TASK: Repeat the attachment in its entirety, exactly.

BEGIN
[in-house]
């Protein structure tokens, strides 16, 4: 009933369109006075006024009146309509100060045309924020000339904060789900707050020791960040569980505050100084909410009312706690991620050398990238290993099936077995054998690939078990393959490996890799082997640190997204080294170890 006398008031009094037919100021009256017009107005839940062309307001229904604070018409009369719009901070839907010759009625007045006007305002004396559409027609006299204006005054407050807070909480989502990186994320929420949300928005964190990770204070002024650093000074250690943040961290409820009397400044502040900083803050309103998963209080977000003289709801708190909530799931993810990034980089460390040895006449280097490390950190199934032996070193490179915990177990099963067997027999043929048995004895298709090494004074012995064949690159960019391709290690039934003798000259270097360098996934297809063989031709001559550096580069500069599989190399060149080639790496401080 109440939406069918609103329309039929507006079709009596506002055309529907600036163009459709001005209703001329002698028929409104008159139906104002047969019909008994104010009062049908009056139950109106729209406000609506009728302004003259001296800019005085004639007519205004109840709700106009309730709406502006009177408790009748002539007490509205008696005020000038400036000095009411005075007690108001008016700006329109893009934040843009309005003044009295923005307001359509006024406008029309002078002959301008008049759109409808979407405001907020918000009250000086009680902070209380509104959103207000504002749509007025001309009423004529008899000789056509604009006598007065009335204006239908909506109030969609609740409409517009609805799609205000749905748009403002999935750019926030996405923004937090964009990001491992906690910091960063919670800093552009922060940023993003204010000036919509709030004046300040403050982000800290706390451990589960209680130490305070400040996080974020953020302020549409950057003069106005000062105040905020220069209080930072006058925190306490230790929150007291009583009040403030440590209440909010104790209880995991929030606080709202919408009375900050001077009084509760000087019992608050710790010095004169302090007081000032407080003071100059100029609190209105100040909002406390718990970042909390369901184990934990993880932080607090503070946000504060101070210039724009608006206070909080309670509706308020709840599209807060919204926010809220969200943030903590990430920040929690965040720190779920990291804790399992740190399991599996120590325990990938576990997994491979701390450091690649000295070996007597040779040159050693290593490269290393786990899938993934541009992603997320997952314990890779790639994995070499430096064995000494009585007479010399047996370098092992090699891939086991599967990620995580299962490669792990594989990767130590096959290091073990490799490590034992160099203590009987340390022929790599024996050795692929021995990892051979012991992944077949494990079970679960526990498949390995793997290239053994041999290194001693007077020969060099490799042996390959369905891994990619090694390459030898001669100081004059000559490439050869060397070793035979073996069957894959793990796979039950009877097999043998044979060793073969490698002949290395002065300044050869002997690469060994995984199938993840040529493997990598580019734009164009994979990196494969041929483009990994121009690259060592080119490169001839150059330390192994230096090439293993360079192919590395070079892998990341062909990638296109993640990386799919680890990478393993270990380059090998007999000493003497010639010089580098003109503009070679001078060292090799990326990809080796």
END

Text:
[in-house]
């Protein structure tokens, strides 16, 4: 009933369109006075006024009146309509100060045309924020000339904060789900707050020791960040569980505050100084909410009312706690991620050398990238290993099936077995054998690939078990393959490996890799082997640190997204080294170890 006398008031009094037919100021009256017009107005839940062309307001229904604070018409009369719009901070839907010759009625007045006007305002004396559409027609006299204006005054407050807070909480989502990186994320929420949300928005964190990770204070002024650093000074250690943040961290409820009397400044502040900083803050309103998963209080977000003289709801708190909530799931993810990034980089460390040895006449280097490390950190199934032996070193490179915990177990099963067997027999043929048995004895298709090494004074012995064949690159960019391709290690039934003798000259270097360098996934297809063989031709001559550096580069500069599989190399060149080639790496401080 109440939406069918609103329309039929507006079709009596506002055309529907600036163009459709001005209703001329002698028929409104008159139906104002047969019909008994104010009062049908009056139950109106729209406000609506009728302004003259001296800019005085004639007519205004109840709700106009309730709406502006009177408790009748002539007490509205008696005020000038400036000095009411005075007690108001008016700006329109893009934040843009309005003044009295923005307001359509006024406008029309002078002959301008008049759109409808979407405001907020918000009250000086009680902070209380509104959103207000504002749509007025001309009423004529008899000789056509604009006598007065009335204006239908909506109030969609609740409409517009609805799609205000749905748009403002999935750019926030996405923004937090964009990001491992906690910091960063919670800093552009922060940023993003204010000036919509709030004046300040403050982000800290706390451990589960209680130490305070400040996080974020953020302020549409950057003069106005000062105040905020220069209080930072006058925190306490230790929150007291009583009040403030440590209440909010104790209880995991929030606080709202919408009375900050001077009084509760000087019992608050710790010095004169302090007081000032407080003071100059100029609190209105100040909002406390718990970042909390369901184990934990993880932080607090503070946000504060101070210039724009608006206070909080309670509706308020709840599209807060919204926010809220969200943030903590990430920040929690965040720190779920990291804790399992740190399991599996120590325990990938576990997994491979701390450091690649000295070996007597040779040159050693290593490269290393786990899938993934541009992603997320997952314990890779790639994995070499430096064995000494009585007479010399047996370098092992090699891939086991599967990620995580299962490669792990594989990767130590096959290091073990490799490590034992160099203590009987340390022929790599024996050795692929021995990892051979012991992944077949494990079970679960526990498949390995793997290239053994041999290194001693007077020969060099490799042996390959369905891994990619090694390459030898001669100081004059000559490439050869060397070793035979073996069957894959793990796979039950009877097999043998044979060793073969490698002949290395002065300044050869002997690469060994995984199938993840040529493997990598580019734009164009994979990196494969041929483009990994121009690259060592080119490169001839150059330390192994230096090439293993360079192919590395070079892998990341062909990638296109993640990386799919680890990478393993270990380059090998007999000493003497010639010089580098003109503009070679001078060292090799990326990809080796």